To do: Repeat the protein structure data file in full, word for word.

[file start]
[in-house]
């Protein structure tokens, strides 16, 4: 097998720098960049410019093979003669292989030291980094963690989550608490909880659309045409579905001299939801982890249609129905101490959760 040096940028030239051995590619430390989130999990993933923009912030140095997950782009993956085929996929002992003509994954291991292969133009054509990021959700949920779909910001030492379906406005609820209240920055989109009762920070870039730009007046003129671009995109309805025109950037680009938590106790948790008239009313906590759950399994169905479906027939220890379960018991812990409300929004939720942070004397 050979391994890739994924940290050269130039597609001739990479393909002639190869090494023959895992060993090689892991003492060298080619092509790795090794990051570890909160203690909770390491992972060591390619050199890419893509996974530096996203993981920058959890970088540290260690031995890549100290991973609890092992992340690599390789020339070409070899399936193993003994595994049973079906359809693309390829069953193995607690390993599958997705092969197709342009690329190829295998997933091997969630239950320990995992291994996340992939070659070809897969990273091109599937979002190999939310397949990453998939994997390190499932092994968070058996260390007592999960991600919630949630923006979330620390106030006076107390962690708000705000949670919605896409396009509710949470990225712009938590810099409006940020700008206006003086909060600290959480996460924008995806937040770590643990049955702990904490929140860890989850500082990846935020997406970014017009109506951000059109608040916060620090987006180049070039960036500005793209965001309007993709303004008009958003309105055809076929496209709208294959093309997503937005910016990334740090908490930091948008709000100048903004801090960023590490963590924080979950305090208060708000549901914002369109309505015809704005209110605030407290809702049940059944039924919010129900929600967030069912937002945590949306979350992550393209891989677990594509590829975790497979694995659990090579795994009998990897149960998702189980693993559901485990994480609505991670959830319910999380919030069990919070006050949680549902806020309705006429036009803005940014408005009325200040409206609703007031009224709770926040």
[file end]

[in-house]
């Protein structure tokens, strides 16, 4: 097998720098960049410019093979003669292989030291980094963690989550608490909880659309045409579905001299939801982890249609129905101490959760 040096940028030239051995590619430390989130999990993933923009912030140095997950782009993956085929996929002992003509994954291991292969133009054509990021959700949920779909910001030492379906406005609820209240920055989109009762920070870039730009007046003129671009995109309805025109950037680009938590106790948790008239009313906590759950399994169905479906027939220890379960018991812990409300929004939720942070004397 050979391994890739994924940290050269130039597609001739990479393909002639190869090494023959895992060993090689892991003492060298080619092509790795090794990051570890909160203690909770390491992972060591390619050199890419893509996974530096996203993981920058959890970088540290260690031995890549100290991973609890092992992340690599390789020339070409070899399936193993003994595994049973079906359809693309390829069953193995607690390993599958997705092969197709342009690329190829295998997933091997969630239950320990995992291994996340992939070659070809897969990273091109599937979002190999939310397949990453998939994997390190499932092994968070058996260390007592999960991600919630949630923006979330620390106030006076107390962690708000705000949670919605896409396009509710949470990225712009938590810099409006940020700008206006003086909060600290959480996460924008995806937040770590643990049955702990904490929140860890989850500082990846935020997406970014017009109506951000059109608040916060620090987006180049070039960036500005793209965001309007993709303004008009958003309105055809076929496209709208294959093309997503937005910016990334740090908490930091948008709000100048903004801090960023590490963590924080979950305090208060708000549901914002369109309505015809704005209110605030407290809702049940059944039924919010129900929600967030069912937002945590949306979350992550393209891989677990594509590829975790497979694995659990090579795994009998990897149960998702189980693993559901485990994480609505991670959830319910999380919030069990919070006050949680549902806020309705006429036009803005940014408005009325200040409206609703007031009224709770926040």